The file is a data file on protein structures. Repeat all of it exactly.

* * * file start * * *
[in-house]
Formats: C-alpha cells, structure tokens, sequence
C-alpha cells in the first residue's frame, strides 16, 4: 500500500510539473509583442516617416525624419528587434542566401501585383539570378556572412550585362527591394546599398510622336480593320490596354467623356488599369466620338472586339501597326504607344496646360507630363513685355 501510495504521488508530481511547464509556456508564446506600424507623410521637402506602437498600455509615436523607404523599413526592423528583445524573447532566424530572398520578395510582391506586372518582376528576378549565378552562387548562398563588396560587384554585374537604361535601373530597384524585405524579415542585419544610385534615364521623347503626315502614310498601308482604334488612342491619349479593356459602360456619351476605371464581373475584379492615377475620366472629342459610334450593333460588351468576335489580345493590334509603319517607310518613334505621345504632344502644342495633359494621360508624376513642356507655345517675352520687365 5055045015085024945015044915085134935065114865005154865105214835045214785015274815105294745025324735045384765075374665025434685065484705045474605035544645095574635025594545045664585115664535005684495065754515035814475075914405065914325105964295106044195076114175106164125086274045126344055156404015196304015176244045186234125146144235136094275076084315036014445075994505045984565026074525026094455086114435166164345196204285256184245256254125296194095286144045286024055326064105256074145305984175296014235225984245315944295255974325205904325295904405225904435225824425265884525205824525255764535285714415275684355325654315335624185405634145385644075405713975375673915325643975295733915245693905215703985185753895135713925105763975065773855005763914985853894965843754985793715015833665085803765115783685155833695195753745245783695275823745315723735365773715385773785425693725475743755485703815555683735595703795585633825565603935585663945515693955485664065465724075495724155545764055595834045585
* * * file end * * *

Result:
[in-house]
Formats: C-alpha cells, structure tokens, sequence
C-alpha cells in the first residue's frame, strides 16, 4: 500500500510539473509583442516617416525624419528587434542566401501585383539570378556572412550585362527591394546599398510622336480593320490596354467623356488599369466620338472586339501597326504607344496646360507630363513685355 501510495504521488508530481511547464509556456508564446506600424507623410521637402506602437498600455509615436523607404523599413526592423528583445524573447532566424530572398520578395510582391506586372518582376528576378549565378552562387548562398563588396560587384554585374537604361535601373530597384524585405524579415542585419544610385534615364521623347503626315502614310498601308482604334488612342491619349479593356459602360456619351476605371464581373475584379492615377475620366472629342459610334450593333460588351468576335489580345493590334509603319517607310518613334505621345504632344502644342495633359494621360508624376513642356507655345517675352520687365 5055045015085024945015044915085134935065114865005154865105214835045214785015274815105294745025324735045384765075374665025434685065484705045474605035544645095574635025594545045664585115664535005684495065754515035814475075914405065914325105964295106044195076114175106164125086274045126344055156404015196304015176244045186234125146144235136094275076084315036014445075994505045984565026074525026094455086114435166164345196204285256184245256254125296194095286144045286024055326064105256074145305984175296014235225984245315944295255974325205904325295904405225904435225824425265884525205824525255764535285714415275684355325654315335624185405634145385644075405713975375673915325643975295733915245693905215703985185753895135713925105763975065773855005763914985853894965843754985793715015833665085803765115783685155833695195753745245783695275823745315723735365773715385773785425693725475743755485703815555683735595703795585633825565603935585663945515693955485664065465724075495724155545764055595834045585